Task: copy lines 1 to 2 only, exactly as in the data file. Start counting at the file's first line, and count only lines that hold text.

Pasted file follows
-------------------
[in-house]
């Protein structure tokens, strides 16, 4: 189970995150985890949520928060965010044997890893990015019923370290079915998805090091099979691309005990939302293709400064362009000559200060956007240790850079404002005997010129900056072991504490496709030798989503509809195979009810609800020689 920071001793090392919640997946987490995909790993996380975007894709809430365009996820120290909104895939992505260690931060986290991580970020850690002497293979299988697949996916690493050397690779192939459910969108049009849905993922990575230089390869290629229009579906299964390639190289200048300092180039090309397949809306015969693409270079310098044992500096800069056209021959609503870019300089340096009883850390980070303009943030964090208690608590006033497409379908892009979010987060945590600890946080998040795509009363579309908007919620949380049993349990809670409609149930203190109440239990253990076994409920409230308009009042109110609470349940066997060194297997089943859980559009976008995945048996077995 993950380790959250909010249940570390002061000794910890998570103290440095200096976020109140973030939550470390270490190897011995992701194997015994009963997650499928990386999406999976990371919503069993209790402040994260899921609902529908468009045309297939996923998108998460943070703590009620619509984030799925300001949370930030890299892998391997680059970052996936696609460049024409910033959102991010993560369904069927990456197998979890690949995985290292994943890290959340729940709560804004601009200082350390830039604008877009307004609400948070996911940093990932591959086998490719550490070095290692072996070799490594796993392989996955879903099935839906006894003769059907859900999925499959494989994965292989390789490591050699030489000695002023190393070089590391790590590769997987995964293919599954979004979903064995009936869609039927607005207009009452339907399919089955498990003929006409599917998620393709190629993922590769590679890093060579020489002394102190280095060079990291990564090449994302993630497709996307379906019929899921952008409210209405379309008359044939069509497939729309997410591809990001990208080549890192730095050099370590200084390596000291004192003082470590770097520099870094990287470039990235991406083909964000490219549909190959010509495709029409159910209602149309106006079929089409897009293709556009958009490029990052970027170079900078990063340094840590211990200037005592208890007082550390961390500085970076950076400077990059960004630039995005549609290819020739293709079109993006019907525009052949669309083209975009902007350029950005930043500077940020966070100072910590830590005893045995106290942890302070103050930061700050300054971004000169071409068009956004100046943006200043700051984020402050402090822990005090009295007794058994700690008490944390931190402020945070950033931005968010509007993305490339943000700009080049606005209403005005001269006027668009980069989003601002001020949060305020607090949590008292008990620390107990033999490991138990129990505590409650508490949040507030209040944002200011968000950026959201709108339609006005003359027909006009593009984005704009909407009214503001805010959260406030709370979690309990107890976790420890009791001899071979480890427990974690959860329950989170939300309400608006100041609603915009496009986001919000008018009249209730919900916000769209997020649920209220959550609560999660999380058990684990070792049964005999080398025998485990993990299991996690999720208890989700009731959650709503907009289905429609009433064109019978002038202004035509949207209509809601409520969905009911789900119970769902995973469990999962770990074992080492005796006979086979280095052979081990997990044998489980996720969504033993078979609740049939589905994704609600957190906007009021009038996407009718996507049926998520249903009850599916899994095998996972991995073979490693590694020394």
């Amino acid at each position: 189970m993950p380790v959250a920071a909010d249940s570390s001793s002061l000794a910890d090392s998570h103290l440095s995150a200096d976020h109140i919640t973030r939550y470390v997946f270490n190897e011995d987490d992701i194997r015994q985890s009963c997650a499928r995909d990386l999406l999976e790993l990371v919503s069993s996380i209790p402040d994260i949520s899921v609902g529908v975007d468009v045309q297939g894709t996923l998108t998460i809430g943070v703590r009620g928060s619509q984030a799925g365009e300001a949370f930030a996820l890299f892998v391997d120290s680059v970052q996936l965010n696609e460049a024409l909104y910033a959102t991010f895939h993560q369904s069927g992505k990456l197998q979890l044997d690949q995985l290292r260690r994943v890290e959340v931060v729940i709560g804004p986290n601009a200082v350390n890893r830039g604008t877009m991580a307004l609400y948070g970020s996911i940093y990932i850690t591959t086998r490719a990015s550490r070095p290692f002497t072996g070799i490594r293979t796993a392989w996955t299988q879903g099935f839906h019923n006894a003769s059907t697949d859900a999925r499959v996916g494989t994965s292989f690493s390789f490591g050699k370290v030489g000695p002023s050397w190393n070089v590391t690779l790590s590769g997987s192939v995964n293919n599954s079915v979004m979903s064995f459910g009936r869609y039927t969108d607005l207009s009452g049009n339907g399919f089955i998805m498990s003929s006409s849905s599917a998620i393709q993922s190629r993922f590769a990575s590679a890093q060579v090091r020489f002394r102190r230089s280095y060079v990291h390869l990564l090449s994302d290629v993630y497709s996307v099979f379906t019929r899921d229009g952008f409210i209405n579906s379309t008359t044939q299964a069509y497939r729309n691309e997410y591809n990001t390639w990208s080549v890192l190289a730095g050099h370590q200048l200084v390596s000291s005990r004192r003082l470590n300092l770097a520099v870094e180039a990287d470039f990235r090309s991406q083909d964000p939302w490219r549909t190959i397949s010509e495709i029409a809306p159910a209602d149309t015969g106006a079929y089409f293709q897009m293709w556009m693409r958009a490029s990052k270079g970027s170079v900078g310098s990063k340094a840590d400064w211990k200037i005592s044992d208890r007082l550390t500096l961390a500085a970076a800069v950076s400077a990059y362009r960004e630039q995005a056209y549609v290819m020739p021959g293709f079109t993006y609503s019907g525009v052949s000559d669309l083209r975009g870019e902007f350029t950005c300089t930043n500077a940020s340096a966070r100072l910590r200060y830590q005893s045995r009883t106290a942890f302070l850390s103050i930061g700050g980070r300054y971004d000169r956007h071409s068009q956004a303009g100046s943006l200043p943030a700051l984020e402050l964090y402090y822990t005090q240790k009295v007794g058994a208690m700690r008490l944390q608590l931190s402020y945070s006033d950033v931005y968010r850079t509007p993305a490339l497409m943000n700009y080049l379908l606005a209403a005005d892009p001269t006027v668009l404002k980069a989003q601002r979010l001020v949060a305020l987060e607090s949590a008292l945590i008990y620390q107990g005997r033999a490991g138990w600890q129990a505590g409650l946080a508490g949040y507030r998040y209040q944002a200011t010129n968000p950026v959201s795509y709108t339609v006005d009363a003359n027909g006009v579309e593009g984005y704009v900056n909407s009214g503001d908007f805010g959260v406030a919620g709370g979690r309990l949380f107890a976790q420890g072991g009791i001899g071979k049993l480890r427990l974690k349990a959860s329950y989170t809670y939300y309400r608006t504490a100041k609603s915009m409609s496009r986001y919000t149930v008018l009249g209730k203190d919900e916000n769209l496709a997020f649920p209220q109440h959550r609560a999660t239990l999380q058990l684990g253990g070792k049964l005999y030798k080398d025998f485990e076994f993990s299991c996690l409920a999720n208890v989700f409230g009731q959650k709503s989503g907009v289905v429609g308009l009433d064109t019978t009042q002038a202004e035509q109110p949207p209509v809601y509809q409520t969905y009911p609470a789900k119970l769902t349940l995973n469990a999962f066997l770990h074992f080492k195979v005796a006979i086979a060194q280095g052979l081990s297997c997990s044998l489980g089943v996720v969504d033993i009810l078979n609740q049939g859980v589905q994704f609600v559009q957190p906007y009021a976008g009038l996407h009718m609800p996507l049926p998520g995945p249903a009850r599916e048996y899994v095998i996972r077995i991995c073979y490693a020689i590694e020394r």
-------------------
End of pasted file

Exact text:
[in-house]
């Protein structure tokens, strides 16, 4: 189970995150985890949520928060965010044997890893990015019923370290079915998805090091099979691309005990939302293709400064362009000559200060956007240790850079404002005997010129900056072991504490496709030798989503509809195979009810609800020689 920071001793090392919640997946987490995909790993996380975007894709809430365009996820120290909104895939992505260690931060986290991580970020850690002497293979299988697949996916690493050397690779192939459910969108049009849905993922990575230089390869290629229009579906299964390639190289200048300092180039090309397949809306015969693409270079310098044992500096800069056209021959609503870019300089340096009883850390980070303009943030964090208690608590006033497409379908892009979010987060945590600890946080998040795509009363579309908007919620949380049993349990809670409609149930203190109440239990253990076994409920409230308009009042109110609470349940066997060194297997089943859980559009976008995945048996077995 993950380790959250909010249940570390002061000794910890998570103290440095200096976020109140973030939550470390270490190897011995992701194997015994009963997650499928990386999406999976990371919503069993209790402040994260899921609902529908468009045309297939996923998108998460943070703590009620619509984030799925300001949370930030890299892998391997680059970052996936696609460049024409910033959102991010993560369904069927990456197998979890690949995985290292994943890290959340729940709560804004601009200082350390830039604008877009307004609400948070996911940093990932591959086998490719550490070095290692072996070799490594796993392989996955879903099935839906006894003769059907859900999925499959494989994965292989390789490591050699030489000695002023190393070089590391790590590769997987995964293919599954979004979903064995009936869609039927607005207009009452339907399919089955498990003929006409599917998620393709190629993922590769590679890093060579020489002394102190280095060079990291990564090449994302993630497709996307379906019929899921952008409210209405379309008359044939069509497939729309997410591809990001990208080549890192730095050099370590200084390596000291004192003082470590770097520099870094990287470039990235991406083909964000490219549909190959010509495709029409159910209602149309106006079929089409897009293709556009958009490029990052970027170079900078990063340094840590211990200037005592208890007082550390961390500085970076950076400077990059960004630039995005549609290819020739293709079109993006019907525009052949669309083209975009902007350029950005930043500077940020966070100072910590830590005893045995106290942890302070103050930061700050300054971004000169071409068009956004100046943006200043700051984020402050402090822990005090009295007794058994700690008490944390931190402020945070950033931005968010509007993305490339943000700009080049606005209403005005001269006027668009980069989003601002001020949060305020607090949590008292008990620390107990033999490991138990129990505590409650508490949040507030209040944002200011968000950026959201709108339609006005003359027909006009593009984005704009909407009214503001805010959260406030709370979690309990107890976790420890009791001899071979480890427990974690959860329950989170939300309400608006100041609603915009496009986001919000008018009249209730919900916000769209997020649920209220959550609560999660999380058990684990070792049964005999080398025998485990993990299991996690999720208890989700009731959650709503907009289905429609009433064109019978002038202004035509949207209509809601409520969905009911789900119970769902995973469990999962770990074992080492005796006979086979280095052979081990997990044998489980996720969504033993078979609740049939589905994704609600957190906007009021009038996407009718996507049926998520249903009850599916899994095998996972991995073979490693590694020394």